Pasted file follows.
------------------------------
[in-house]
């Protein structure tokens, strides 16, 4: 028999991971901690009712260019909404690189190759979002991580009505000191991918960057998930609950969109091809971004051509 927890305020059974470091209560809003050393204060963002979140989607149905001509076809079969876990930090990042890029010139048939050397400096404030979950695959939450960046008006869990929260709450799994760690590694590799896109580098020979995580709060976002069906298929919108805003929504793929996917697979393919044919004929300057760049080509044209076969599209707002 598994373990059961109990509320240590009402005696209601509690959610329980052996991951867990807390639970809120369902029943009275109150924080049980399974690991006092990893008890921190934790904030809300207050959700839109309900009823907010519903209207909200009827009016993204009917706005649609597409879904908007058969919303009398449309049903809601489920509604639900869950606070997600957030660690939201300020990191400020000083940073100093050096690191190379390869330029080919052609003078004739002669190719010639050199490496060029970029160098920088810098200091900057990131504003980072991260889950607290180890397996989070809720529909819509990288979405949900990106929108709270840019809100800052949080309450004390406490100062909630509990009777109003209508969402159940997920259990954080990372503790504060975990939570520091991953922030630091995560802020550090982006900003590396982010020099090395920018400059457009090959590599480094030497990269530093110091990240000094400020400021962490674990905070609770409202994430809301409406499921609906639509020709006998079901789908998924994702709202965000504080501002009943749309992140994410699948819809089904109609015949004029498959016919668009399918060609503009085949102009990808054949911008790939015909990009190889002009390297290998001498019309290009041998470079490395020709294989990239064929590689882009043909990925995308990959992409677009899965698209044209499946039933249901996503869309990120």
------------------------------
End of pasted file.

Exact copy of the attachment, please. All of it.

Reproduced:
[in-house]
């Protein structure tokens, strides 16, 4: 028999991971901690009712260019909404690189190759979002991580009505000191991918960057998930609950969109091809971004051509 927890305020059974470091209560809003050393204060963002979140989607149905001509076809079969876990930090990042890029010139048939050397400096404030979950695959939450960046008006869990929260709450799994760690590694590799896109580098020979995580709060976002069906298929919108805003929504793929996917697979393919044919004929300057760049080509044209076969599209707002 598994373990059961109990509320240590009402005696209601509690959610329980052996991951867990807390639970809120369902029943009275109150924080049980399974690991006092990893008890921190934790904030809300207050959700839109309900009823907010519903209207909200009827009016993204009917706005649609597409879904908007058969919303009398449309049903809601489920509604639900869950606070997600957030660690939201300020990191400020000083940073100093050096690191190379390869330029080919052609003078004739002669190719010639050199490496060029970029160098920088810098200091900057990131504003980072991260889950607290180890397996989070809720529909819509990288979405949900990106929108709270840019809100800052949080309450004390406490100062909630509990009777109003209508969402159940997920259990954080990372503790504060975990939570520091991953922030630091995560802020550090982006900003590396982010020099090395920018400059457009090959590599480094030497990269530093110091990240000094400020400021962490674990905070609770409202994430809301409406499921609906639509020709006998079901789908998924994702709202965000504080501002009943749309992140994410699948819809089904109609015949004029498959016919668009399918060609503009085949102009990808054949911008790939015909990009190889002009390297290998001498019309290009041998470079490395020709294989990239064929590689882009043909990925995308990959992409677009899965698209044209499946039933249901996503869309990120």